Lilly takes one step closer to first-ever approval for new sarcoma drug

Days after Eli Lilly ($LLY) announced that Richard Gaynor, its SVP of clinical development for its oncology arm, would be retiring, the Big Pharma has announced a much-needed boost that its experimental soft tissue cancer drug olaratumab has been recommended for approval in Europe.

Among a series of decisions released today, the EMA’s drug safety and efficacy arm the CHMP gave the green light to olaratumab (which will be called Lartruvo), in use with doxorubicin, for patients with advanced soft tissue sarcoma (STS) who cannot be treated adequately with radiotherapy or surgery, and who have not been treated with doxorubicin.

A final decision on whether the drug should be approved will be made by the European Commission within the next three months. The EMA assessed the med under its accelerated review program, speeding up its overall time to approval.

This puts the drug on the path toward its first-ever marketed approval, as Lilly awaits a decision from the FDA--which in May gave the med its priority review tag, adding to its breakthrough, fast-track and orphan labels. A U.S. decision could also come before the end of the year.

If approved, it will need to compete with Janssen’s ($JNJ) Yondelis (trabectedin), a chemotherapy-type drug for advanced, STS liposarcoma and leiomyosarcoma.

Lilly’s drug works as a PDGFRα antagonist, with this protein often found on the surface of cells where it is thought to play a role in regulating cell multiplication.

In cancers such as soft tissue sarcoma--which has a high mortality rate although is relatively rare--these proteins are present in high levels or overactive, causing cells to become cancerous. When olaratumab (LY3012207) attaches to PDGFRα on sarcoma cells, it is expected to block its activity, thereby slowing down the growth of the cancer.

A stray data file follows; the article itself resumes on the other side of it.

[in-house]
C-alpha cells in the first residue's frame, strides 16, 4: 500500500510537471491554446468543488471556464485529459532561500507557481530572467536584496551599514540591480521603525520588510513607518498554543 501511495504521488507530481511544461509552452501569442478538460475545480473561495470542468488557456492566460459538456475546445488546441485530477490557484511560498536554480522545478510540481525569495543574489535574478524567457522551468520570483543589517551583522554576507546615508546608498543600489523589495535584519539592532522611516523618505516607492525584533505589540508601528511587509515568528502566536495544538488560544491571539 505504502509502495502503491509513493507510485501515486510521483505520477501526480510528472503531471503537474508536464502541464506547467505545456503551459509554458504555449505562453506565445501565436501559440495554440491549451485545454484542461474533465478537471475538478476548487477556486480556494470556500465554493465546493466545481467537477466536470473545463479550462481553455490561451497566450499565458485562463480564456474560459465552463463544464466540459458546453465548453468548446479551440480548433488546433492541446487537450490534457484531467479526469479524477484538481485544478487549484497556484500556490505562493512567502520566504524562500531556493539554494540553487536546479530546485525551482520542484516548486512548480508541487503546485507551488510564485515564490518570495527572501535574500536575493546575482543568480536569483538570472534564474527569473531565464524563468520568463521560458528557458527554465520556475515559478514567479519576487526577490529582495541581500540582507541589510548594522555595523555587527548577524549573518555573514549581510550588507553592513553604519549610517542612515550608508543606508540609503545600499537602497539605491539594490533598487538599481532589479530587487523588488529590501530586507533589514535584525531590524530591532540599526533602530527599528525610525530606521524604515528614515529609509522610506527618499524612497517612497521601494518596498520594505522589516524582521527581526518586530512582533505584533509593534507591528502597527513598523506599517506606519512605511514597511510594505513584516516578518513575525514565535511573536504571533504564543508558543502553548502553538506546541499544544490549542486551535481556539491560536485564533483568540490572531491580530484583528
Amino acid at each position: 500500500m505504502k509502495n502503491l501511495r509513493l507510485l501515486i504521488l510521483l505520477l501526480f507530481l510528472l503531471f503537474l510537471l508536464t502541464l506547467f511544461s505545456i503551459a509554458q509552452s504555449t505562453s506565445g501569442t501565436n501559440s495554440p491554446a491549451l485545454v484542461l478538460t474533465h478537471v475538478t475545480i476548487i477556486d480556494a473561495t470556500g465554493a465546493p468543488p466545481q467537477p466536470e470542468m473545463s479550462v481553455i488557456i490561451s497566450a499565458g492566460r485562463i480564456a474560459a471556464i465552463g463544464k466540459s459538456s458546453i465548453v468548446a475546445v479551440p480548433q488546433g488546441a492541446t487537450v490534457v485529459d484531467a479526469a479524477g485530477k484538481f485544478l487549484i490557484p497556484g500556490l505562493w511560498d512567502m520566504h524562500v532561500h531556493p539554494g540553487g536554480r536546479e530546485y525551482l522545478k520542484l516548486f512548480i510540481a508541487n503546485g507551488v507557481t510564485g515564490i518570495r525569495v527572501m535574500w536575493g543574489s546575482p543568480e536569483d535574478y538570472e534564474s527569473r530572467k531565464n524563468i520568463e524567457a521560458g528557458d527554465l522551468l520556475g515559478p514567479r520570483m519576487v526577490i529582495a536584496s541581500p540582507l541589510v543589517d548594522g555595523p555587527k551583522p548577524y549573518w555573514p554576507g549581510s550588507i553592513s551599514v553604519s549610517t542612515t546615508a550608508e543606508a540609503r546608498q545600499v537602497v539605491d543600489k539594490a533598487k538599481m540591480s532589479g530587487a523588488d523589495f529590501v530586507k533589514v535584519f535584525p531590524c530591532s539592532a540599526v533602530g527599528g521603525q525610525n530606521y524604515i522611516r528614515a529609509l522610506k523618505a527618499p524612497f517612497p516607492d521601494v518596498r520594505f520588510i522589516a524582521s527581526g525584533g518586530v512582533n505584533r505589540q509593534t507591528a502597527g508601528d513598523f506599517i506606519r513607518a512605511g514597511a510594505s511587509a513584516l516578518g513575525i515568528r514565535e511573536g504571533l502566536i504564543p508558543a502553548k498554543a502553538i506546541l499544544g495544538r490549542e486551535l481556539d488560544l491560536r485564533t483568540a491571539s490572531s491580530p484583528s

The recommendation is based on the results of a Phase II study that showed a significant improvement in the time patients survived with a combination of doxorubicin plus Lartruvo compared to doxorubicin alone (a median gain of 11.8 months).

But the CHMP’s decision is contingent on Lilly coming up with the goods from its ongoing Phase III study, which will need to at least match its mid-stage data, the CHMP said.

This study, known as ANNOUNCE, is already fully enrolled. In a statement, Lilly said: “Until availability of the full data, the CHMP will review the benefits and risks of olaratumab annually to determine whether the conditional marketing authorization can be maintained.”

The outgoing Gaynor, SVP of product development and medical affairs for Lilly Oncology, said: “Advanced soft tissue sarcoma is a rare disease that is difficult to treat, and this milestone brings us one step closer to providing physicians in Europe with a new option that they can offer to their patients.”